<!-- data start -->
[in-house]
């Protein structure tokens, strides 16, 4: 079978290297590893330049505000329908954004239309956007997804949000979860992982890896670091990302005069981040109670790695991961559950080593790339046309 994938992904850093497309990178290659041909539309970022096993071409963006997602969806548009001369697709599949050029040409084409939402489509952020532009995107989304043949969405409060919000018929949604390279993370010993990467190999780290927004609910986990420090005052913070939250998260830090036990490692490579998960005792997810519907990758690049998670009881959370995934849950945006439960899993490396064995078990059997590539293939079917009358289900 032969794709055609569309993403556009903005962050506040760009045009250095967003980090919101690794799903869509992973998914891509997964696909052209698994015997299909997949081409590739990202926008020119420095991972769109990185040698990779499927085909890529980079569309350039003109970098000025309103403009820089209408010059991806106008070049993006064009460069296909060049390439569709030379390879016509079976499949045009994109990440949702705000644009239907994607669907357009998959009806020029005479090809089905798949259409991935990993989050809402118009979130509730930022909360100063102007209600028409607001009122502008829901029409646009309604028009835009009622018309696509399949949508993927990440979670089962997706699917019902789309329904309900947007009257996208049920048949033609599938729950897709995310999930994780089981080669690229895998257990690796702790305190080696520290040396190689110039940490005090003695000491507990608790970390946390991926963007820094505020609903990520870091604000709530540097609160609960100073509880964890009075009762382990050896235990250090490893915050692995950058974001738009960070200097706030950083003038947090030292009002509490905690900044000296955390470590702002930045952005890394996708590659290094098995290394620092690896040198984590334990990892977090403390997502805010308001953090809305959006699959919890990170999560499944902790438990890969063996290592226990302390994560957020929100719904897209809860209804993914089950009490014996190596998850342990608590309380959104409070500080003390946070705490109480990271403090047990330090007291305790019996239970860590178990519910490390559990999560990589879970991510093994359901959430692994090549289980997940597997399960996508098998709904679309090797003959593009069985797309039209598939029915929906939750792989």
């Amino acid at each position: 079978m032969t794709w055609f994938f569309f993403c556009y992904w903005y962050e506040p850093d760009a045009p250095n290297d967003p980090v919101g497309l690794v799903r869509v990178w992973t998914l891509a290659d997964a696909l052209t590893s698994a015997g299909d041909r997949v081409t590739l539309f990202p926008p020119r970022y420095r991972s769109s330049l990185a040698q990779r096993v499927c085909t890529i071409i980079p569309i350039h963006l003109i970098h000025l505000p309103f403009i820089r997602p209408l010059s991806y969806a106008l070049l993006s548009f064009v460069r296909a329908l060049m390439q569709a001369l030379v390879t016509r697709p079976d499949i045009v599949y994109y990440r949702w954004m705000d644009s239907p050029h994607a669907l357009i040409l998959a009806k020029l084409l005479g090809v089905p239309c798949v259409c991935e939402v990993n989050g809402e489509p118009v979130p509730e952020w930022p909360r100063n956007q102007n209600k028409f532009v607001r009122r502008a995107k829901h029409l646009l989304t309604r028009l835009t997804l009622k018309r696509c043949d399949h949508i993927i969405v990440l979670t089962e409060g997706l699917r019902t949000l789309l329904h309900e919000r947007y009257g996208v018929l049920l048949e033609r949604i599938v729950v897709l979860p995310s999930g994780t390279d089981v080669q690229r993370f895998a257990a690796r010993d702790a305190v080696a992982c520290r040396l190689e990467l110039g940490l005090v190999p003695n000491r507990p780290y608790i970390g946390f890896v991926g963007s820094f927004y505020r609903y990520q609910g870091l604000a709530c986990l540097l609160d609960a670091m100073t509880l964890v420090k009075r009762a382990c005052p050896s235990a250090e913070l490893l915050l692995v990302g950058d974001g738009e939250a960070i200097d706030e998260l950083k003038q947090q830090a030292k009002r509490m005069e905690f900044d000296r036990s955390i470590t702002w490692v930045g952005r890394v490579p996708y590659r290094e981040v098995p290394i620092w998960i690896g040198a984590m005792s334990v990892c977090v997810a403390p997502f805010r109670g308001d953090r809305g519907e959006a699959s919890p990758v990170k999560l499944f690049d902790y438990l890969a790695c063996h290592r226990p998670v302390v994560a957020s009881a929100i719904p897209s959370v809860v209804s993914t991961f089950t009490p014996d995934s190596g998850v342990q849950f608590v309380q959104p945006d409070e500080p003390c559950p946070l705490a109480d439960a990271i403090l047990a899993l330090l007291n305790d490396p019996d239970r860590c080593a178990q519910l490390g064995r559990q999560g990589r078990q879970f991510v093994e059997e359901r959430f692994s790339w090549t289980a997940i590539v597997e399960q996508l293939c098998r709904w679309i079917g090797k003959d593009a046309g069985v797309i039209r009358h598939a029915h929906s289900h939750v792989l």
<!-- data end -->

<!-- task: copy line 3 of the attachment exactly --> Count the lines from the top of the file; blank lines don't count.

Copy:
């Amino acid at each position: 079978m032969t794709w055609f994938f569309f993403c556009y992904w903005y962050e506040p850093d760009a045009p250095n290297d967003p980090v919101g497309l690794v799903r869509v990178w992973t998914l891509a290659d997964a696909l052209t590893s698994a015997g299909d041909r997949v081409t590739l539309f990202p926008p020119r970022y420095r991972s769109s330049l990185a040698q990779r096993v499927c085909t890529i071409i980079p569309i350039h963006l003109i970098h000025l505000p309103f403009i820089r997602p209408l010059s991806y969806a106008l070049l993006s548009f064009v460069r296909a329908l060049m390439q569709a001369l030379v390879t016509r697709p079976d499949i045009v599949y994109y990440r949702w954004m705000d644009s239907p050029h994607a669907l357009i040409l998959a009806k020029l084409l005479g090809v089905p239309c798949v259409c991935e939402v990993n989050g809402e489509p118009v979130p509730e952020w930022p909360r100063n956007q102007n209600k028409f532009v607001r009122r502008a995107k829901h029409l646009l989304t309604r028009l835009t997804l009622k018309r696509c043949d399949h949508i993927i969405v990440l979670t089962e409060g997706l699917r019902t949000l789309l329904h309900e919000r947007y009257g996208v018929l049920l048949e033609r949604i599938v729950v897709l979860p995310s999930g994780t390279d089981v080669q690229r993370f895998a257990a690796r010993d702790a305190v080696a992982c520290r040396l190689e990467l110039g940490l005090v190999p003695n000491r507990p780290y608790i970390g946390f890896v991926g963007s820094f927004y505020r609903y990520q609910g870091l604000a709530c986990l540097l609160d609960a670091m100073t509880l964890v420090k009075r009762a382990c005052p050896s235990a250090e913070l490893l915050l692995v990302g950058d974001g738009e939250a960070i200097d706030e998260l950083k003038q947090q830090a030292k009002r509490m005069e905690f900044d000296r036990s955390i470590t702002w490692v930045g952005r890394v490579p996708y590659r290094e981040v098995p290394i620092w998960i690896g040198a984590m005792s334990v990892c977090v997810a403390p997502f805010r109670g308001d953090r809305g519907e959006a699959s919890p990758v990170k999560l499944f690049d902790y438990l890969a790695c063996h290592r226990p998670v302390v994560a957020s009881a929100i719904p897209s959370v809860v209804s993914t991961f089950t009490p014996d995934s190596g998850v342990q849950f608590v309380q959104p945006d409070e500080p003390c559950p946070l705490a109480d439960a990271i403090l047990a899993l330090l007291n305790d490396p019996d239970r860590c080593a178990q519910l490390g064995r559990q999560g990589r078990q879970f991510v093994e059997e359901r959430f692994s790339w090549t289980a997940i590539v597997e399960q996508l293939c098998r709904w679309i079917g090797k003959d593009a046309g069985v797309i039209r009358h598939a029915h929906s289900h939750v792989l």